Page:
require_once 'models/Game.php';
...

$app->post('/games', function () use ($app) { 
	
  $game = new Game();

  $game->setTitle($app->request()->post('title'));

  $game->save();

  $id = $game->getId();

  $app->redirect("/games/{$id}");

});
...
$app->get('/games/:id', function ($id) {
  // Retrieve game associated with an ID of $id
});

Notice how we're incorporating another useful feature which results in the client being redirected to another route which will result in the game associated with the ID $id being displayed. Although there are several ways one could conceivably handle the post-save behavior, I thought demonstrating this approach would be useful in that it would not only show how Slim is capable of redirecting the client, but also how parameterized routes can be incorporated into your API.

Modifying Existing Games

So far you've learned how to retrieve and create games, but what about updating them? To update a game you'll use the PUT method in conjunction with a route which identifies the game you'd like to update: PUT /games/:id. I'll demonstrate this feature, again using the hypothetical Game model:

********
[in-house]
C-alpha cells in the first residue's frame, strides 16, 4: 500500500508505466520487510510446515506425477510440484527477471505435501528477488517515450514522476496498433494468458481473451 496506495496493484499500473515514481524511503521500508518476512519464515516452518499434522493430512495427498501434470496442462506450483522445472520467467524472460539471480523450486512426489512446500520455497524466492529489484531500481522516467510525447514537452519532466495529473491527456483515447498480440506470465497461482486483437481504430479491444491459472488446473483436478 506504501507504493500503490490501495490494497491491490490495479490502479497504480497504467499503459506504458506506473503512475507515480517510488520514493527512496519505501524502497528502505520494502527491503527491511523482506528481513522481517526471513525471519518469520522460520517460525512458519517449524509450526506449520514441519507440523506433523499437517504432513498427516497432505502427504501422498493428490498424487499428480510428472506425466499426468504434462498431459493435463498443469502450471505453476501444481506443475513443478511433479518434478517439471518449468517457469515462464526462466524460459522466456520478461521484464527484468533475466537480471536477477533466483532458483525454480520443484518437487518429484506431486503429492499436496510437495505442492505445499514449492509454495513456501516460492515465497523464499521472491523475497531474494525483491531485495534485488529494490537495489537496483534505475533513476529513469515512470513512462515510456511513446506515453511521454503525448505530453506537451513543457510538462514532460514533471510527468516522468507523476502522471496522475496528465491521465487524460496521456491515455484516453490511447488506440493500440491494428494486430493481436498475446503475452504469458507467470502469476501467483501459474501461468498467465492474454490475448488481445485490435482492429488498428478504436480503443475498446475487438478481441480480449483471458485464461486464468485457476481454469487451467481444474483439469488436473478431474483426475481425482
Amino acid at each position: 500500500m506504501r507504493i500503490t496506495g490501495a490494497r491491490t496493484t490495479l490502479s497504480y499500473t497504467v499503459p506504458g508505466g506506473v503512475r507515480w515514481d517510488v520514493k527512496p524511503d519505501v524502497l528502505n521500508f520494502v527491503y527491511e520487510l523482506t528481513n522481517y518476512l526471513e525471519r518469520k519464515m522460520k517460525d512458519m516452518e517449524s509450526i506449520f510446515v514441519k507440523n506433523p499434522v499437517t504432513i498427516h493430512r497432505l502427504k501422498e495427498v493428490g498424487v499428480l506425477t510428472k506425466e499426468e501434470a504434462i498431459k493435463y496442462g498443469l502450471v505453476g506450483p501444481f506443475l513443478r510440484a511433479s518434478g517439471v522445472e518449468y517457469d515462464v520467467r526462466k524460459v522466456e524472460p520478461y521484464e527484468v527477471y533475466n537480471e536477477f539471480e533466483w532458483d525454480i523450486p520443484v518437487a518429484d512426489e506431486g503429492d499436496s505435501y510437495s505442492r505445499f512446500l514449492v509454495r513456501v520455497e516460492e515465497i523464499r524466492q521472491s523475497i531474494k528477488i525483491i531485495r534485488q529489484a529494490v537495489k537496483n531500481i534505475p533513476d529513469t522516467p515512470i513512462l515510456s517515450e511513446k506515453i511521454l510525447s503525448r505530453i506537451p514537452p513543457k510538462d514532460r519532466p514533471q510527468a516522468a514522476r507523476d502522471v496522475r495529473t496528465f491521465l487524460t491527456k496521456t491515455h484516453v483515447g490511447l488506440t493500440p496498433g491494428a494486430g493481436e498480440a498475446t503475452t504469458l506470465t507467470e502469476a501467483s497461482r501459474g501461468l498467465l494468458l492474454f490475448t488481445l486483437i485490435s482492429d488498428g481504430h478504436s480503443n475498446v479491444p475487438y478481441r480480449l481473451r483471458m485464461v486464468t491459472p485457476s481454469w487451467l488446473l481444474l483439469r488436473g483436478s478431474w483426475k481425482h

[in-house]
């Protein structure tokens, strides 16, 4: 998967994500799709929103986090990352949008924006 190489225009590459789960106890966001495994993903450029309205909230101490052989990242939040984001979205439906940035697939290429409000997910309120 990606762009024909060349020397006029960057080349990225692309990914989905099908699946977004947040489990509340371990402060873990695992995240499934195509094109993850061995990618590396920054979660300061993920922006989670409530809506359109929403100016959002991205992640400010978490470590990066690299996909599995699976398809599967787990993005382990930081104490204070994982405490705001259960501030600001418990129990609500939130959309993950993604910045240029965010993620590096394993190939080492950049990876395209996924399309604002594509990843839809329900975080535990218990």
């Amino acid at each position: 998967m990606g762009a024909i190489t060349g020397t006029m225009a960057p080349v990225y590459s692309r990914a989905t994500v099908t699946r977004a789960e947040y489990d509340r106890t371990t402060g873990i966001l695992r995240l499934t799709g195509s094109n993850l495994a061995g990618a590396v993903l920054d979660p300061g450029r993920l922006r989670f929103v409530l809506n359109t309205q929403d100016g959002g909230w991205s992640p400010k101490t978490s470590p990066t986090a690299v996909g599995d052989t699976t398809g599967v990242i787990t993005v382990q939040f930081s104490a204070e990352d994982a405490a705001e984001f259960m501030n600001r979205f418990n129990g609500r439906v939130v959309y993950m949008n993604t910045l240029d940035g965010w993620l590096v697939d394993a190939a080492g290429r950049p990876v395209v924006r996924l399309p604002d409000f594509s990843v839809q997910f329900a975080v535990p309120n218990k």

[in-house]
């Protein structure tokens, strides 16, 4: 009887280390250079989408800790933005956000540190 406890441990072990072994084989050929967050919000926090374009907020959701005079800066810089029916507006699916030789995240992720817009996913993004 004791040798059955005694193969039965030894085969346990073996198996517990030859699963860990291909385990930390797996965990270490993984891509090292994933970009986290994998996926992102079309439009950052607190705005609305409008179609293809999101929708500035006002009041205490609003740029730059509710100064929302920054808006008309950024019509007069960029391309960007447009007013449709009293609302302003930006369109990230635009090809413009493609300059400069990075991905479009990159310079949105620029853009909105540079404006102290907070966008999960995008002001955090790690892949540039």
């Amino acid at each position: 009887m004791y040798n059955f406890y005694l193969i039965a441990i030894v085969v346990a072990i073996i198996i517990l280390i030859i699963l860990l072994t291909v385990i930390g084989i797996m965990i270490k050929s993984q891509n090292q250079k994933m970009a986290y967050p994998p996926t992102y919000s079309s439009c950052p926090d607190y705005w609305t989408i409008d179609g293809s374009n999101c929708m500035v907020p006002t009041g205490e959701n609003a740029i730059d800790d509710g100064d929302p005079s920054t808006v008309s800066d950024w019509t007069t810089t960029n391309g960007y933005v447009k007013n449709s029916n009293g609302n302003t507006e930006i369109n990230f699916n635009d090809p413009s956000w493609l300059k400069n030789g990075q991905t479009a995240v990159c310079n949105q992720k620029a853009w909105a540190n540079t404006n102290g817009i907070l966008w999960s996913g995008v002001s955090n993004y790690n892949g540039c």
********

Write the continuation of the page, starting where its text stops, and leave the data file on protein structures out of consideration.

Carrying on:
$app->put('/games/:id', function ($id) use ($app) {
  $game = new Game();
  $game->find($id);
  $game->setTitle($app->request()->put('title'));
  $game->save();
});

The first three CRUD components (create, retrieve and update) have been demonstrated; try continuing this exercise by learning more about how Slim implements the DELETE route!

What's Next for Slim

Although Slim is already quite capable of building simple REST APIs, at the time of this writing it's missing a few key features, including notably the ability to conveniently respond accordingly to requests asking for different content types (JSON and XML, for instance). I'm pleased to report that according to the development roadmap this feature is already in the works and slated for inclusion in the next point release (1.5.2).

If you plan to explore more frameworks, I've written a great deal about PHP frameworks large and small, having recently covered DooPHP, Fat-Free, Fuel and Yii, to name a few.

About the Author

Jason Gilmore is founder of the publishing, training, and consulting firm WJGilmore.com. He is the author of several popular books, including "Easy PHP Websites with the Zend Framework", "Easy PayPal with PHP", and "Beginning PHP and MySQL, Fourth Edition". Follow him on Twitter at @wjgilmore.